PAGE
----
[order] PASSERIFORMES | [family] Turdidae | [latin] Turdus abyssinicus | [UK] Abyssinian Thrush | [FR] Grive des montagnes | [DE] Gmelindrossel | [ES] Zorzal Abisinio | [NL] Afrikaanse Berglijster
|Genus||Species||subspecies||Breeding Range||Breeding Range 2||Non Breeding Range|
|Turdus||abyssinicus||AF||n Somalia to n Tanzania.|
This variable forest thrush is generally darker than the African Thrush and has an orange (not yellow) bill. It is also darker than the Kurrichane Thrush and has no malar stripes. Generally the birds get darker at higher altitudes
|wingspan min.:||0||cm||wingspan max.:||0||cm|
|size min.:||22||cm||size max.:||24||cm|
|incubation min.:||14||days||incubation max.:||15||days|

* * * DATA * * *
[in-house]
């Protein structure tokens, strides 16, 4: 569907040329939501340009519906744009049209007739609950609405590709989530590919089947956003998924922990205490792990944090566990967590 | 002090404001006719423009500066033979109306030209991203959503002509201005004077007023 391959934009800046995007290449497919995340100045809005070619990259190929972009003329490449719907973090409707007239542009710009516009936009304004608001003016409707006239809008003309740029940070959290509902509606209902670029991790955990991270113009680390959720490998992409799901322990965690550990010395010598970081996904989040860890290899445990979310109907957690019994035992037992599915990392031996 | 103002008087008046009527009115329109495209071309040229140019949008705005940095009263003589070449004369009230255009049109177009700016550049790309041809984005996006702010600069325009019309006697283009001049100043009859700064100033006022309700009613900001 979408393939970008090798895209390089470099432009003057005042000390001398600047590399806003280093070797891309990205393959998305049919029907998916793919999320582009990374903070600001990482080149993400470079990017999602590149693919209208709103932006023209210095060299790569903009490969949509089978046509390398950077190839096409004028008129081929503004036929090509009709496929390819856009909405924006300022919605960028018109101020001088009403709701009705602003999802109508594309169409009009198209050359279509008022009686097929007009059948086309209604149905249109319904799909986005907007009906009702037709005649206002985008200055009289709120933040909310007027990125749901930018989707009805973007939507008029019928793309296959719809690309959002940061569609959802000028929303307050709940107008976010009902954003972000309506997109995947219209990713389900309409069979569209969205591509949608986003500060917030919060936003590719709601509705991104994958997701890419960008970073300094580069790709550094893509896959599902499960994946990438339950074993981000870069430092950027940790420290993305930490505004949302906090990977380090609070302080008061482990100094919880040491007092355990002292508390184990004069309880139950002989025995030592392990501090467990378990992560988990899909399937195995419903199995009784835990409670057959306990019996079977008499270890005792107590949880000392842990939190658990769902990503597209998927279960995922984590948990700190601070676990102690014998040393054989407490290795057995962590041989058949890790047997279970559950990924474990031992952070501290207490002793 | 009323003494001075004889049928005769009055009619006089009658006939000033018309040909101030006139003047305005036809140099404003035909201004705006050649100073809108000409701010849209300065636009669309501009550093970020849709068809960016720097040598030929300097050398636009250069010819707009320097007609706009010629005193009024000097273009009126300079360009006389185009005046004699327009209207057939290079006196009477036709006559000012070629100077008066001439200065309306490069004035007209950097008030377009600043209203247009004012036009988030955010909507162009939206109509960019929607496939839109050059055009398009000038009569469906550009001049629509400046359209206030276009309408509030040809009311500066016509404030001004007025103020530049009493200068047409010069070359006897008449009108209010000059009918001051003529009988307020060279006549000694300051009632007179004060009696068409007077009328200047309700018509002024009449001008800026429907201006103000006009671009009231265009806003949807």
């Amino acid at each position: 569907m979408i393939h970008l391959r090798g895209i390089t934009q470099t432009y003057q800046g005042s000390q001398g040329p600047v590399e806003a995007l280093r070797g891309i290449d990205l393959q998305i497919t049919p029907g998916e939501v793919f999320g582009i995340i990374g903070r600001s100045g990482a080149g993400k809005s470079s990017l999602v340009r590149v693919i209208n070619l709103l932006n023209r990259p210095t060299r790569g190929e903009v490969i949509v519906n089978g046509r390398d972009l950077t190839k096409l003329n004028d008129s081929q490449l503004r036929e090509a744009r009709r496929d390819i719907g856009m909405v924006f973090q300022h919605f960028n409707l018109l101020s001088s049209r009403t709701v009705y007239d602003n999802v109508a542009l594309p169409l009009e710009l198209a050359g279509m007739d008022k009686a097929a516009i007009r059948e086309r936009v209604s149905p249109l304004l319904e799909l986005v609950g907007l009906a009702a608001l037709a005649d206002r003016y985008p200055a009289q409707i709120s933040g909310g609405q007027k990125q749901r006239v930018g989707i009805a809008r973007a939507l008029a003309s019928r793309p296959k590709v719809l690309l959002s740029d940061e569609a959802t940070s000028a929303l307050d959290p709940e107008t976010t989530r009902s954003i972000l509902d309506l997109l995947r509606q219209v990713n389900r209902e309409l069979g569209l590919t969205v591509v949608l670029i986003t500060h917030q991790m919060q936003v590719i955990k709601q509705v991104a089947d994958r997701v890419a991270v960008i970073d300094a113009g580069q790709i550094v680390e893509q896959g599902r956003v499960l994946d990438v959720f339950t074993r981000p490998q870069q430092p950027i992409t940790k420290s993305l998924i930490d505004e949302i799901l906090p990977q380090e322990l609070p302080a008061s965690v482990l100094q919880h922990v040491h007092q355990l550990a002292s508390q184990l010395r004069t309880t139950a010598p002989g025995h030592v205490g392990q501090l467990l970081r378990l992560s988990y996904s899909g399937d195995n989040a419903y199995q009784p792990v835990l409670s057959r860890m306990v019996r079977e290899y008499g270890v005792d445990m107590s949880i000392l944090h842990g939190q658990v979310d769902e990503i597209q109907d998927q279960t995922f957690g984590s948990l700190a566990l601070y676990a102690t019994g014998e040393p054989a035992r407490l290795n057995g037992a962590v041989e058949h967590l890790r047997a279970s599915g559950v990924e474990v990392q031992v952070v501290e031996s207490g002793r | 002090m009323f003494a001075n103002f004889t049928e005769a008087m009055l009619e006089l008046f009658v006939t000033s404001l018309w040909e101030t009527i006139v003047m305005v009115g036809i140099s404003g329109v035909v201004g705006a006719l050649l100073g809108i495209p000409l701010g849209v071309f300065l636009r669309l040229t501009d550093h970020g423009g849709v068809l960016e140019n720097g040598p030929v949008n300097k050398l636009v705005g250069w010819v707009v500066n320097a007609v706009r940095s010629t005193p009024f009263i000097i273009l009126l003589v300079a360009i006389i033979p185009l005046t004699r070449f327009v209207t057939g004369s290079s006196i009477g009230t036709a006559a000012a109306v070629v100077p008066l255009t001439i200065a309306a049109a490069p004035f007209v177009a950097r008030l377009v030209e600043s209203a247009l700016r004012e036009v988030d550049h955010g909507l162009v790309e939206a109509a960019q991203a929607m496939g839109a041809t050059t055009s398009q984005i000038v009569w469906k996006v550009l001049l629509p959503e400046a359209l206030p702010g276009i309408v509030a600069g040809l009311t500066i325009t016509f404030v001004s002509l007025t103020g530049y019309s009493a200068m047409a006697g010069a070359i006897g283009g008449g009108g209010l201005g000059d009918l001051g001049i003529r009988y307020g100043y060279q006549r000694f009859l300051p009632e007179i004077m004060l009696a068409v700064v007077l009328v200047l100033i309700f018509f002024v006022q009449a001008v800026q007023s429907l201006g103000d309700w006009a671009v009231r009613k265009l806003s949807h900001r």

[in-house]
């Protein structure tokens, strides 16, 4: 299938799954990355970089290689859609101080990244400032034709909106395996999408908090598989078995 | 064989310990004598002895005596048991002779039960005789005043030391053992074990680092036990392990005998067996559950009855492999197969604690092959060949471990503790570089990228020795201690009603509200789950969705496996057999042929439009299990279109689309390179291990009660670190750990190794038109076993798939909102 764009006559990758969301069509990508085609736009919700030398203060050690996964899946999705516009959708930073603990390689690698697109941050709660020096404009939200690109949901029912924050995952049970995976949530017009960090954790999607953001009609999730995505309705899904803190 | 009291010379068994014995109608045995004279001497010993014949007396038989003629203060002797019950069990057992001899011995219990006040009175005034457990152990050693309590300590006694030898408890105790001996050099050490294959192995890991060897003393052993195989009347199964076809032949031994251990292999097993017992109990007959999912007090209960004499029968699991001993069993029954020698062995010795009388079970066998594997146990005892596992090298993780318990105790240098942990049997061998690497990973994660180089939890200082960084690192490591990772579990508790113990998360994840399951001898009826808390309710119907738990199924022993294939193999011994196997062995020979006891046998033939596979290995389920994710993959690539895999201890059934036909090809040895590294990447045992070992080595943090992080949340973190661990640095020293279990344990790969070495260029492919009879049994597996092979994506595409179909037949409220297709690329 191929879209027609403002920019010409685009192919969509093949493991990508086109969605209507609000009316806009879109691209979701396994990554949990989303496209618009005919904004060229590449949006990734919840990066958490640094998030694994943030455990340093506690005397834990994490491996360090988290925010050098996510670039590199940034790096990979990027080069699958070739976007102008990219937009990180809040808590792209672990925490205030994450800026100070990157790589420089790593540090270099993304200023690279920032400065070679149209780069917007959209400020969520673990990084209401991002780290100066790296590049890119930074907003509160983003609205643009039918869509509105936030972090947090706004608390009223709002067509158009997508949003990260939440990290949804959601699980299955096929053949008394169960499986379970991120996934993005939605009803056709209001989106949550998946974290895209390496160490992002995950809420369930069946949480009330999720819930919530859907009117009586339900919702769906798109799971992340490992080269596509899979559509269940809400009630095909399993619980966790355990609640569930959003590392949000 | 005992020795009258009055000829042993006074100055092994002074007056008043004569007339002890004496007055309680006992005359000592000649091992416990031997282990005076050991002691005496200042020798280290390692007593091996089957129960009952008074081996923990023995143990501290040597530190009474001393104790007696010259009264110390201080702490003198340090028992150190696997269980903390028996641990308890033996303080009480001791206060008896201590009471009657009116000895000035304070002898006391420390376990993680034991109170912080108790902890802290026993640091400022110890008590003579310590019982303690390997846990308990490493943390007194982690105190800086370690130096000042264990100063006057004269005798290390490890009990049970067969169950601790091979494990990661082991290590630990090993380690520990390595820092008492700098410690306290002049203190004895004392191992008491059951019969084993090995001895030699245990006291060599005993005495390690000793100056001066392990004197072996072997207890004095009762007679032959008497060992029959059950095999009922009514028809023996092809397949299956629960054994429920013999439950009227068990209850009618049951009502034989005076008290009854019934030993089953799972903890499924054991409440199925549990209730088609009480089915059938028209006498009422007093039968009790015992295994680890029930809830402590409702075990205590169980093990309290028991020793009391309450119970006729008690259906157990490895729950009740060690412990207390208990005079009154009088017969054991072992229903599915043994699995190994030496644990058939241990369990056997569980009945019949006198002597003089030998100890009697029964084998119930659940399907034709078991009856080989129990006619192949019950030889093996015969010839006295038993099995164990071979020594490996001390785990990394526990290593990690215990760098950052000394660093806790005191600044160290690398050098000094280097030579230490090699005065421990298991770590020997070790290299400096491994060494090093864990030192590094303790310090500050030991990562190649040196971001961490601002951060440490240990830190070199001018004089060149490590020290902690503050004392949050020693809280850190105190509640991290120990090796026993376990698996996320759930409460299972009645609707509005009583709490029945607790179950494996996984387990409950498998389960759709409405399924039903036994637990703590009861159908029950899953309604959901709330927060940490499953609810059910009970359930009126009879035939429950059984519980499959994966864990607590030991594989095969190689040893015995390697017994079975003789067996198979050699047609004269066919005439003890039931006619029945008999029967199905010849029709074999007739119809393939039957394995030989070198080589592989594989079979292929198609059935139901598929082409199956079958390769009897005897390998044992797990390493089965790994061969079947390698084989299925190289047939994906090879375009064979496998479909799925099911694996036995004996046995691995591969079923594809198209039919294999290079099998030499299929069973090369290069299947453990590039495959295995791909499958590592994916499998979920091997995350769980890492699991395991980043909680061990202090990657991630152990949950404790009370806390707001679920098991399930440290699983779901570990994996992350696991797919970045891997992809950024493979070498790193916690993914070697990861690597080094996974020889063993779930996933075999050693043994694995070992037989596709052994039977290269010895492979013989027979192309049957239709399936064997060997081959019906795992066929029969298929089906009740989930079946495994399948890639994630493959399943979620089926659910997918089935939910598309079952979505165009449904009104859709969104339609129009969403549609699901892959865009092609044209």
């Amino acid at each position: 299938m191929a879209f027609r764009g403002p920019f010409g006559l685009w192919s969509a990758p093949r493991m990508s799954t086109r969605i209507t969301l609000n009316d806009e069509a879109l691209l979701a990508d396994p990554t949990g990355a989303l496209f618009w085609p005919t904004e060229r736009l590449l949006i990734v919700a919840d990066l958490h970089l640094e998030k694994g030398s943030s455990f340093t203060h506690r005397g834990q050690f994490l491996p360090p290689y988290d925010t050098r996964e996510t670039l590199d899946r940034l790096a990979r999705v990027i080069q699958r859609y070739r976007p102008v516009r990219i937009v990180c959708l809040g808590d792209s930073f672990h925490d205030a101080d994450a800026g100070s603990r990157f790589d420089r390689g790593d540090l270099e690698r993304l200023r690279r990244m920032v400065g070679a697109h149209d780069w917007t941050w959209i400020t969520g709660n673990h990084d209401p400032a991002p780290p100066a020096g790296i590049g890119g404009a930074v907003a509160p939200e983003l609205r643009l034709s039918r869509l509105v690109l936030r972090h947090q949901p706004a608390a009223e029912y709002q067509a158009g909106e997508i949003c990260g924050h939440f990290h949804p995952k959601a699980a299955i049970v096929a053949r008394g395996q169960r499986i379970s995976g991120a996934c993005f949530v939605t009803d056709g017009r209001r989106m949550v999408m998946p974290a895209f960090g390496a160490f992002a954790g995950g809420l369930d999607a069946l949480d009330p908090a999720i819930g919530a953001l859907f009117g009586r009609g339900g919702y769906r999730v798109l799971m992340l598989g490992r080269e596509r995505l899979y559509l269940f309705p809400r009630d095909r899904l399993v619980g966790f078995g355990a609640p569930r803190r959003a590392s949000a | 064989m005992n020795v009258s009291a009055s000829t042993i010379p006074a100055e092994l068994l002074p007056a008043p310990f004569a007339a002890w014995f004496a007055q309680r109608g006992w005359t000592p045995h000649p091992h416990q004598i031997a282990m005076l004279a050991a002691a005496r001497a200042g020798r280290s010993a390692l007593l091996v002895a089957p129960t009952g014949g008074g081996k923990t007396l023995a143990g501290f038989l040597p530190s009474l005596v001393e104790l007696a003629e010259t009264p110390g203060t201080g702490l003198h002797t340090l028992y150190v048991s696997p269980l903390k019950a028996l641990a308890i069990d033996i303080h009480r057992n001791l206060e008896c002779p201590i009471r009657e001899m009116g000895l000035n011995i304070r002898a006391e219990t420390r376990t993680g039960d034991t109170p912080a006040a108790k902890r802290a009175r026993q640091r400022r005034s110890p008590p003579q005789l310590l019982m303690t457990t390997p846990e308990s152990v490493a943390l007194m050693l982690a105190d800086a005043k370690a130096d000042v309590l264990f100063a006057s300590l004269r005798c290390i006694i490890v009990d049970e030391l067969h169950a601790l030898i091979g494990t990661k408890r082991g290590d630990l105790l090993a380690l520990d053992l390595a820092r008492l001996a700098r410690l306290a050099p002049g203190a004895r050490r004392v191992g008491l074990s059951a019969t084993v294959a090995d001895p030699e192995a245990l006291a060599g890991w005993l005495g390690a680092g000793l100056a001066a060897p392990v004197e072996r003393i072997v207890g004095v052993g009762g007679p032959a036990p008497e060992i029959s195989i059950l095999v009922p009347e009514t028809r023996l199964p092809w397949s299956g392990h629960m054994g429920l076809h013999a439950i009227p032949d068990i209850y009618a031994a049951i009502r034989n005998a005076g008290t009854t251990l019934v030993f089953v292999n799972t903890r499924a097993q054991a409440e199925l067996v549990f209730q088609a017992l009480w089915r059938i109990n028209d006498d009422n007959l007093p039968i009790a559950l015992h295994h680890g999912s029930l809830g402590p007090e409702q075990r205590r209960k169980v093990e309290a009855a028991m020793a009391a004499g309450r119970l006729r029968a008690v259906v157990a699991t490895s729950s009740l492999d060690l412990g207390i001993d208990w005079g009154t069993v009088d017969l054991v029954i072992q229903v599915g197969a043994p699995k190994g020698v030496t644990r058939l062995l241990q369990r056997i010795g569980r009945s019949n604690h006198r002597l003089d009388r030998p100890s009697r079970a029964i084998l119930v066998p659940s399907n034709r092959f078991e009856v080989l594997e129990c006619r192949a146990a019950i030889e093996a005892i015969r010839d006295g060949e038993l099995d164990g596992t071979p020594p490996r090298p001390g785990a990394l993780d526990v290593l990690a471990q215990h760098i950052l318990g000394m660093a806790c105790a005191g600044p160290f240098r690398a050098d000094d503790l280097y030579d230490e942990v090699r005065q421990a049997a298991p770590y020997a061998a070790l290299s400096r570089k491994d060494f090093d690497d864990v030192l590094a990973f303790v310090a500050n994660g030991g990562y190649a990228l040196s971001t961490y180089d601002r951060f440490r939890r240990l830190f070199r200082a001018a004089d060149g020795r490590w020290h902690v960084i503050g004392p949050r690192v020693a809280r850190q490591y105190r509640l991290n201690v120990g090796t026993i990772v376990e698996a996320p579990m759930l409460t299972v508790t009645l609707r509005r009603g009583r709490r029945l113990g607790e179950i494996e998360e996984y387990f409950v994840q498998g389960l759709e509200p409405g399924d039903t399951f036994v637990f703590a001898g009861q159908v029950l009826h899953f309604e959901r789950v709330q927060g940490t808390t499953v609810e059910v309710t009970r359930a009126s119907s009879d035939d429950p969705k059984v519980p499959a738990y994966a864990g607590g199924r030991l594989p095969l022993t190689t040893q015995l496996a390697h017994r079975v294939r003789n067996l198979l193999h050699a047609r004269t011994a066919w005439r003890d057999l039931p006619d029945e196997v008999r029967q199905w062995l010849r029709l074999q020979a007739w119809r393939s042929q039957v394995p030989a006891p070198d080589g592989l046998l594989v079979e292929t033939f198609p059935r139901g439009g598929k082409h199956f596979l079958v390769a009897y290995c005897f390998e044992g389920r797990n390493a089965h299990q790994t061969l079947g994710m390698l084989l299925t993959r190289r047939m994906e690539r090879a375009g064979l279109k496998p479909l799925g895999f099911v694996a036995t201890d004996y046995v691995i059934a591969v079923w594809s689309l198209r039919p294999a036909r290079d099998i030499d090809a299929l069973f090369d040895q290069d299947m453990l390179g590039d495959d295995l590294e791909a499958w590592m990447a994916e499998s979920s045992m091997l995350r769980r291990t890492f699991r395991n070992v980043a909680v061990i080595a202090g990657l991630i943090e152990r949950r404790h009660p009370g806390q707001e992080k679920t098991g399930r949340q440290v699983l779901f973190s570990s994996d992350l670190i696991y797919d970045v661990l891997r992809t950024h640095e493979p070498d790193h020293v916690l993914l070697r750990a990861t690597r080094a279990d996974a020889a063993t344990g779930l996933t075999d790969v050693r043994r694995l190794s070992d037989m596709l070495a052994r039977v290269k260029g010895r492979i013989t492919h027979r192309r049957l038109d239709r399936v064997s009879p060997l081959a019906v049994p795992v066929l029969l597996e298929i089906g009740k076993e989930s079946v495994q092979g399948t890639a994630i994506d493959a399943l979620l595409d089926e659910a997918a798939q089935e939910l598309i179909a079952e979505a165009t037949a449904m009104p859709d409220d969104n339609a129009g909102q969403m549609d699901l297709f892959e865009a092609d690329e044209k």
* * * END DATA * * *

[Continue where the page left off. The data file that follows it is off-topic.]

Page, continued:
|fledging min.:||16||days||fledging max.:||17||days|
Africa : North Somalia to North Tanzania.
It is found in forests, suburban parks and gardens, and plantations.
It builds a cup nest, typically up to 6 m above the ground in a tree. The 2-3 blue eggs are incubated mainly by the female for 14-15 days. The chicks fledge in another 16 days.
Its diet consists of insects, molluscs, and spiders.
It has recently been split from the Olive Thrush (Turdus olivaceus), Usambara Thrush (Turdus roehli) and Taita Thrush (Turdus helleri) on genetic differences. Their ranges do not overlap. The southern and northern populations may be distinct species
They are resident year-round, however, birds living in the northern part of the species’ range may migrate south.